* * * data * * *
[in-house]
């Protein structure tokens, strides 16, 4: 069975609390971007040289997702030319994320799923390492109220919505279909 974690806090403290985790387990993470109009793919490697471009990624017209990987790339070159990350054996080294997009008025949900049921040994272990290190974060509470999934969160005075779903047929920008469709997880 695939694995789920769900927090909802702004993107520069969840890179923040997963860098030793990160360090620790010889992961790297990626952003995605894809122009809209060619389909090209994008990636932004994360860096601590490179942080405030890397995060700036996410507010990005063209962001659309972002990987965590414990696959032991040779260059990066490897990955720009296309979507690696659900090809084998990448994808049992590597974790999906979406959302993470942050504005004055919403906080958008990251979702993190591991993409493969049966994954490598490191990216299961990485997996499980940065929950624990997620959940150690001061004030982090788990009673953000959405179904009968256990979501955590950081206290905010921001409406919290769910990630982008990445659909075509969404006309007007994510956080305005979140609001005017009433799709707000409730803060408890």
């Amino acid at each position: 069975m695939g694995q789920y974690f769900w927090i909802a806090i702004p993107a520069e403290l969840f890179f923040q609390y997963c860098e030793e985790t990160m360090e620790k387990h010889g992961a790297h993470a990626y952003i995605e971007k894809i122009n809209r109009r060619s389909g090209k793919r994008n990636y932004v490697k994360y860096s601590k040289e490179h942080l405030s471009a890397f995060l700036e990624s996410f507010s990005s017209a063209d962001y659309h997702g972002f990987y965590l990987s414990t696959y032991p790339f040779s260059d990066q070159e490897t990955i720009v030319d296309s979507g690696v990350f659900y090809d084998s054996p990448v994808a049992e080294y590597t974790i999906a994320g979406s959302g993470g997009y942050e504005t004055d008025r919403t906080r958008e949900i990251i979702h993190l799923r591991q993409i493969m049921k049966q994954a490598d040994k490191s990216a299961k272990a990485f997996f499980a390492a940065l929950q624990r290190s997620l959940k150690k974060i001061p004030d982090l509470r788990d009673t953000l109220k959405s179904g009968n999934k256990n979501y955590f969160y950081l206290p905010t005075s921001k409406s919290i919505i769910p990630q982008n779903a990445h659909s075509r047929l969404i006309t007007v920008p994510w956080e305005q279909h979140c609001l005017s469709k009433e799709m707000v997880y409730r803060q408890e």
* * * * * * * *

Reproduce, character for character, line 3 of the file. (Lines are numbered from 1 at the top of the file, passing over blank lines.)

């Amino acid at each position: 069975m695939g694995q789920y974690f769900w927090i909802a806090i702004p993107a520069e403290l969840f890179f923040q609390y997963c860098e030793e985790t990160m360090e620790k387990h010889g992961a790297h993470a990626y952003i995605e971007k894809i122009n809209r109009r060619s389909g090209k793919r994008n990636y932004v490697k994360y860096s601590k040289e490179h942080l405030s471009a890397f995060l700036e990624s996410f507010s990005s017209a063209d962001y659309h997702g972002f990987y965590l990987s414990t696959y032991p790339f040779s260059d990066q070159e490897t990955i720009v030319d296309s979507g690696v990350f659900y090809d084998s054996p990448v994808a049992e080294y590597t974790i999906a994320g979406s959302g993470g997009y942050e504005t004055d008025r919403t906080r958008e949900i990251i979702h993190l799923r591991q993409i493969m049921k049966q994954a490598d040994k490191s990216a299961k272990a990485f997996f499980a390492a940065l929950q624990r290190s997620l959940k150690k974060i001061p004030d982090l509470r788990d009673t953000l109220k959405s179904g009968n999934k256990n979501y955590f969160y950081l206290p905010t005075s921001k409406s919290i919505i769910p990630q982008n779903a990445h659909s075509r047929l969404i006309t007007v920008p994510w956080e305005q279909h979140c609001l005017s469709k009433e799709m707000v997880y409730r803060q408890e």